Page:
Price Spikes for EV Battery Materials

Electric Vehicle
Electric vehicle battery | Image by Herr Loeffler

The switch to electric vehicle (EV) batteries has been a marketing tool used by the automobile industry. The consistently falling price of lithium and other precious materials has allowed electric vehicles to become the industry standard leading into 2022; however, recent events have combated this push.

Russia’s invasion of Ukraine has caused concern in the automobile and battery industries. Rising prices and a shortage of raw materials threaten the future of the electric vehicle sector.

At the same time, investors have welcomed rising prices in the mineral resources market, as the average share price increased by 25% in March and April.

Battery makers are dependent on a plentiful supply of lithium, nickel, and cobalt. According to battery group Farasis Energy, the quantity of these metals necessary to make a 60KWh battery (found in a large electric sport utility vehicle) has risen in price from $1,395 a year ago to more than $7,400 in early March.

Part of the problem for the global electric vehicle and battery market is their use of materials sourced and exported from Russia.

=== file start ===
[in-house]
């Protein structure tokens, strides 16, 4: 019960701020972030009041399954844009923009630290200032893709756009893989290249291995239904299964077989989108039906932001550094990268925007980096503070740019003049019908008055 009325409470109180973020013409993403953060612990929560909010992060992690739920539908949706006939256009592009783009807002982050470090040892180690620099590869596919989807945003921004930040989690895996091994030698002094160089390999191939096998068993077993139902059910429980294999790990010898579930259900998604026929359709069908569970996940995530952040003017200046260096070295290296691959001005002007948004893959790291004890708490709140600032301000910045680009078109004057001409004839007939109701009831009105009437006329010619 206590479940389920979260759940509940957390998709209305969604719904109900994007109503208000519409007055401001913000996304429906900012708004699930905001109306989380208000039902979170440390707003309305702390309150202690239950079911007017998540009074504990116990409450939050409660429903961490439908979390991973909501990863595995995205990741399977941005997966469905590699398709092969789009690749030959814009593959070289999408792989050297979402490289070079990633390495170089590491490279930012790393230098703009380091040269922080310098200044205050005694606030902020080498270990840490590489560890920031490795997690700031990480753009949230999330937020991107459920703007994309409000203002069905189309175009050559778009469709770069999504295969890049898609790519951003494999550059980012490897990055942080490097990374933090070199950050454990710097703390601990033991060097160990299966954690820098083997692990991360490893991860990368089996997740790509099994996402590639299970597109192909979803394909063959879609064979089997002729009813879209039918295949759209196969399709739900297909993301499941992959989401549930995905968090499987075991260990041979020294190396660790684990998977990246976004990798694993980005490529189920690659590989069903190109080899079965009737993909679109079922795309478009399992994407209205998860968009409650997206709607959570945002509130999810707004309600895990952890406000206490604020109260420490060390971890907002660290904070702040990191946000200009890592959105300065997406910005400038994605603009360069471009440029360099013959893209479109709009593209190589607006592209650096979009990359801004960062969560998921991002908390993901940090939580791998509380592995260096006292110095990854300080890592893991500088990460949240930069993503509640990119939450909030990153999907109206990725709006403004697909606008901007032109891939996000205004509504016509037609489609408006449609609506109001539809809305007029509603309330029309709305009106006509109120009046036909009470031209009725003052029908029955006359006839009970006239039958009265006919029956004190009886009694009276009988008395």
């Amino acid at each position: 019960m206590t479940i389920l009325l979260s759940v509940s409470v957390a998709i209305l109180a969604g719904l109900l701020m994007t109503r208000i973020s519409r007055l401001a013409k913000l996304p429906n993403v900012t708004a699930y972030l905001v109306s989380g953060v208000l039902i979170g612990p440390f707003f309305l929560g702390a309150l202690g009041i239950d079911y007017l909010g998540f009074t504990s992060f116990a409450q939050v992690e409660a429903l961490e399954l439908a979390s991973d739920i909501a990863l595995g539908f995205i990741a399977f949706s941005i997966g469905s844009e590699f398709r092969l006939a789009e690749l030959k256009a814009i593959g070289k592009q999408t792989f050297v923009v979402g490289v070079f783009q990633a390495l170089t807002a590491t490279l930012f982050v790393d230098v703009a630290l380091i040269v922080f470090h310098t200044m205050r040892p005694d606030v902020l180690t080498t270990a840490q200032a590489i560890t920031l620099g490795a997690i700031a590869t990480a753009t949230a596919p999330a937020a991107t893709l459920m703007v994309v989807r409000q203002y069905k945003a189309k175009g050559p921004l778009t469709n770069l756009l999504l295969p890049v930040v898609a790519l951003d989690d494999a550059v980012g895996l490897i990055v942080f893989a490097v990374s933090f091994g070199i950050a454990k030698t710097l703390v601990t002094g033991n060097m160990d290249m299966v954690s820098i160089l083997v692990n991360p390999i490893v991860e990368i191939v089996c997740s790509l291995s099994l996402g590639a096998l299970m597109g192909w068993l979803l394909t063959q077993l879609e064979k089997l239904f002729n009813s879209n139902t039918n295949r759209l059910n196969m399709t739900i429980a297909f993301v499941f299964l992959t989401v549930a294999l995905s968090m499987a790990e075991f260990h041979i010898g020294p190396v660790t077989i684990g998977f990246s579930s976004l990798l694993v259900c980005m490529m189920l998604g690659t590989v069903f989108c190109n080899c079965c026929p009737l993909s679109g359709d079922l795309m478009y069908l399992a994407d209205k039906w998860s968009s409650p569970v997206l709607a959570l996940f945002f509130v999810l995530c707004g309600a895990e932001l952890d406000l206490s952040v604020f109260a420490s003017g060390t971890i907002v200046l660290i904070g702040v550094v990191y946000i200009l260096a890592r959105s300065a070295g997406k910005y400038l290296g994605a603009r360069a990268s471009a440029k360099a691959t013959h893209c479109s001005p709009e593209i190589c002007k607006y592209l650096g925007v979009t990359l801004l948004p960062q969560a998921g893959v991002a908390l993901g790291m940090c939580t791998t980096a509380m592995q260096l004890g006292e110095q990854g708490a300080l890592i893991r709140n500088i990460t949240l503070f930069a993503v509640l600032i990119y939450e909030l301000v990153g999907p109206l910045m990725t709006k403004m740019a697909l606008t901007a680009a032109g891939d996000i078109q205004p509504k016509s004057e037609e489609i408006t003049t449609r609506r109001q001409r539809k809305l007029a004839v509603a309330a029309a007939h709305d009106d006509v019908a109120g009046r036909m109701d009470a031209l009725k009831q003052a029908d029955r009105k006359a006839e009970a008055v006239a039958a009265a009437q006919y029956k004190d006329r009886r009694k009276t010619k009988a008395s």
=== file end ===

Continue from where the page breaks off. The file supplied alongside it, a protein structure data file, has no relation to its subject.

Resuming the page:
Russia supplies 11% of the world’s nickel but is currently restricted from trading by economic sanctions. It is not known if the latest sanctions imposed by President Biden will remain in place even after the conflict in Ukraine is over.

Some automakers have made commitments to limit their dependency on the combustion engine. Audi has pledged to produce only electric vehicles from 2026, with VW and Ford joining forces to make the switch to EV battery power.

Previous to the conflict in Ukraine, falling battery prices over the last decade helped automakers move toward EV production and green initiatives. The cost of the first batteries in 2009 was over $1,000 for each kWh’s worth of electricity the battery could store. By the end of 2021, the cost per kWh storage had fallen to $130. Electric vehicle batteries can typically store anywhere from 25 to 100 kWh of electricity. The lowered price of lithium batteries had made electric vehicles commercially viable for the first time.

Now, automakers who have committed to ending gasoline use by specific dates face a challenge as the price of the raw materials used in the automobile industry climbs amidst Russia’s invasion of Ukraine.

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